Copa Paulista

  (Redirected from Copa Paulista de Futebol)

The Copa Paulista de Futebol, formerly known as Copa FPF, also sometimes called Copa Federação Paulista de Futebol or, in English, São Paulo State Cup, is a tournament organized by Federação Paulista de Futebol every second half of the season. It is played by São Paulo state teams not playing in the Brazilian League and by reserve teams of Paulista teams playing in the Brazilian League.

Copa Paulista
Founded1962 (officialy 1999)
RegionSão Paulo (state) São Paulo
Number of teams24 (2020)
Current championsPortuguesa (1st title)
Most successful club(s)Paulista (3 titles)
Television broadcastersFox Sports

The competition has already had several different names. In 2001, it was named Copa Coca-Cola (Coca-Cola Cup), due to the company's sponsorship.[1] In 2002, it was named Copa Futebol Interior (São Paulo Countryside Football Cup).[2] In 2003 it was named Copa Estado de São Paulo (São Paulo State Cup).[1] From 2004 to 2007 it was named Copa FPF.[1] Since 2008 it is named Copa Paulista de Futebol.[3]

Since 2005, the competition winner gained the right to compete in the following year's Copa do Brasil. Since 2007, the Copa Paulista de Futebol winner competes in Recopa Sul-Brasileira.[4]

List of ChampionsEdit

There are all the championship edictions, officialy recognized by Federação Paulista de Futebol.[5]

Year Ediction Name Champion City
1962 1 I Taça São Paulo Corinthians São Paulo
1979 2 Copa São Paulo de Futebol Profissional Internacional Bebedouro
1980 3 II Copa São Paulo de Futebol Profissional Parque da Mooca São Paulo
1981 4 III Copa São Paulo de Futebol Profissional Oeste Itápolis
1985 5 Copa 50 anos da FPF / 20 Anos da TV Globo São Bento Sorocaba
1999 6 Copa Estado de São Paulo Etti Jundiaí Jundiaí
2001 7 Copa Coca-Cola Bandeirante Birigui
2002 8 Copa Estado de São Paulo / Futebol Interior São Bento Sorocaba
Copa Mauro Ramos Ituano Itu
2003 9 Copa Estado de São Paulo Santo André Santo André
2004 10 Copa FPF Santos Santos
2005 11 Copa FPF Noroeste Bauru
2006 12 Copa FPF Ferroviária Araraquara
2007 13 Copa FPF - Heróis de 32 Juventus São Paulo
2008 14 Copa Paulista Atlético Sorocaba Sorocaba
2009 15 Copa Paulista Votoraty Votorantim
2010 16 Copa Paulista Paulista Jundiaí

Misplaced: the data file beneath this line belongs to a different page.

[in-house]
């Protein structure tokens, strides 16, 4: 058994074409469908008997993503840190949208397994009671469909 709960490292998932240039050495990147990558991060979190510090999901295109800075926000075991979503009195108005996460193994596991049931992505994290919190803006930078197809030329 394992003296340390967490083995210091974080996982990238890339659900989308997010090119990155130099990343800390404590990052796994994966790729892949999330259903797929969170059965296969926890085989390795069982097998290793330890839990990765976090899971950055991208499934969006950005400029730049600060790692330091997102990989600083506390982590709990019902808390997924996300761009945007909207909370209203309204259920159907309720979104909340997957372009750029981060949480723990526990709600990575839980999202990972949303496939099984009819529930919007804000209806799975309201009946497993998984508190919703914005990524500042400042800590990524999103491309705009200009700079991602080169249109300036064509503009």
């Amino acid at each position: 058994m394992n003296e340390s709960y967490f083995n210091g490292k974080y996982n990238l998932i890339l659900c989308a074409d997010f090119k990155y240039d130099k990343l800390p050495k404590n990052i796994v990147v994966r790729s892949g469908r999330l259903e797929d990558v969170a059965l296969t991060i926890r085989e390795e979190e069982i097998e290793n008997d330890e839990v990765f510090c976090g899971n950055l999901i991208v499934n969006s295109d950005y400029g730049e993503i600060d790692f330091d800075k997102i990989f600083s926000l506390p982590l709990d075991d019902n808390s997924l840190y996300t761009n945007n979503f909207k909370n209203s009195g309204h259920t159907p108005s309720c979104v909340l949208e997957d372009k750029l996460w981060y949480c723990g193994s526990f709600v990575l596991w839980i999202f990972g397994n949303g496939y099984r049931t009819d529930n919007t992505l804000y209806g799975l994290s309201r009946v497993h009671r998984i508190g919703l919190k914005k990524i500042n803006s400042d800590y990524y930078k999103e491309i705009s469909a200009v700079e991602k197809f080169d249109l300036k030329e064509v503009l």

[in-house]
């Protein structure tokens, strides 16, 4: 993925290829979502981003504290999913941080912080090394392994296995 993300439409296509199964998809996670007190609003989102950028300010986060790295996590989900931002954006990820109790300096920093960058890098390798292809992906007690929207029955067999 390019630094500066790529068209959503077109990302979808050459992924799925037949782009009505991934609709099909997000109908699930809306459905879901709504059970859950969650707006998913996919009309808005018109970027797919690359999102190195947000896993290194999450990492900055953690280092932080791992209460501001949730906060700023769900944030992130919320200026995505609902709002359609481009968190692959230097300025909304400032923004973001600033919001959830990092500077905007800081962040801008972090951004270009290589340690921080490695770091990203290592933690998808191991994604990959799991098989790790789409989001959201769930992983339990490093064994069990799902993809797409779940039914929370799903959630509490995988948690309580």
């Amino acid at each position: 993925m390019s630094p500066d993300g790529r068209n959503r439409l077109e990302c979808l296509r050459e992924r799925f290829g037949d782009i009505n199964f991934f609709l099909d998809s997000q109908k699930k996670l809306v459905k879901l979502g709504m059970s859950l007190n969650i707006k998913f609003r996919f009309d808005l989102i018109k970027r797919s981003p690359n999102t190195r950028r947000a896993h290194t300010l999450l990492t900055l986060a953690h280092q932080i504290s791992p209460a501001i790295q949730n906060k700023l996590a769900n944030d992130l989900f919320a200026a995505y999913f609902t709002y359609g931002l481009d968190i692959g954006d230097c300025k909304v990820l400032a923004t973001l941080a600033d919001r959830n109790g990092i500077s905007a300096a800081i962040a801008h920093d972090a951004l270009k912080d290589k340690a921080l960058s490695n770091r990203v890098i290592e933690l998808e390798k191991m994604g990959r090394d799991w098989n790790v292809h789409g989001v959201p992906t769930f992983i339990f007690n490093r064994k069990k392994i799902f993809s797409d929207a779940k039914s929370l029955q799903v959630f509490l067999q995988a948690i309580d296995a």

2011 17 Copa Paulista Paulista Jundiaí
2012 18 Copa Paulista - Heróis de 32 Noroeste Bauru
2013 19 Copa Paulista São Bernardo FC São Bernardo do Campo
2014 20 Copa Paulista Santo André Santo André
2015 21 Copa Paulista Linense Lins
2016 22 Copa Paulista XV de Piracicaba Piracicaba
2017 23 Copa Paulista Ferroviária Araraquara
2018 24 Copa Paulista CA Votuporanguense Votuporanga
2019 25 Copa Paulista AD São Caetano São Caetano do Sul
2020 26 Copa Paulista Portuguesa São Paulo
2021 27 Copa Paulista São Bernardo FC São Bernardo do Campo

Titles by clubEdit

Titles Club City
3 Paulista Jundiaí
2 Ferroviária Araraquara
Noroeste Bauru
Santo André Santo André
São Bento Sorocaba
São Bernardo FC São Bernardo do Campo
1 Atlético Sorocaba Sorocaba
Bandeirante Birigui
Corinthians São Paulo
Internacional Bebedouro
Ituano Itu
Juventus São Paulo
Linense Lins
Oeste Itápolis
Parque da Mooca São Paulo
Portuguesa São Paulo
Santos Santos
AD São Caetano São Caetano do Sul
Votoraty Votorantim
CA Votuporanguense Votuporanga
XV de Piracicaba Piracicaba
Names change
  • During a partnership with the food brand Etti, Paulista FC played in some championships under the name "Etti Jundiaí".
Cities change

ReferencesEdit

  1. ^ a b c "Campeões" (in Portuguese). Federação Paulista de Futebol. Archived from the original on October 30, 2010. Retrieved July 28, 2008.
  2. ^ "São Paulo Countryside Cup 2002 (Copa Futebol Interior)". RSSSF official website. February 9, 2002. Archived from the original on April 21, 2008. Retrieved July 28, 2008.
  3. ^ "Copa FPF é, agora, Copa Paulista de Futebol" (in Portuguese). Federação Paulista de Futebol official website. July 28, 2008. Archived from the original on May 27, 2011. Retrieved July 28, 2008.
  4. ^ "Recopa Sul-brasileira começa com Juventus em campo" (in Portuguese). Gazeta Esportiva. December 4, 2007. Retrieved December 6, 2007.[dead link]
  5. ^ Rodolfo Kussarev, Bernardo Itri (2021). 125 Anos de História - A Enciclopédia do Futebol Paulista (in Portuguese). FPF. p. 541. ISBN 659960630X.

External linksEdit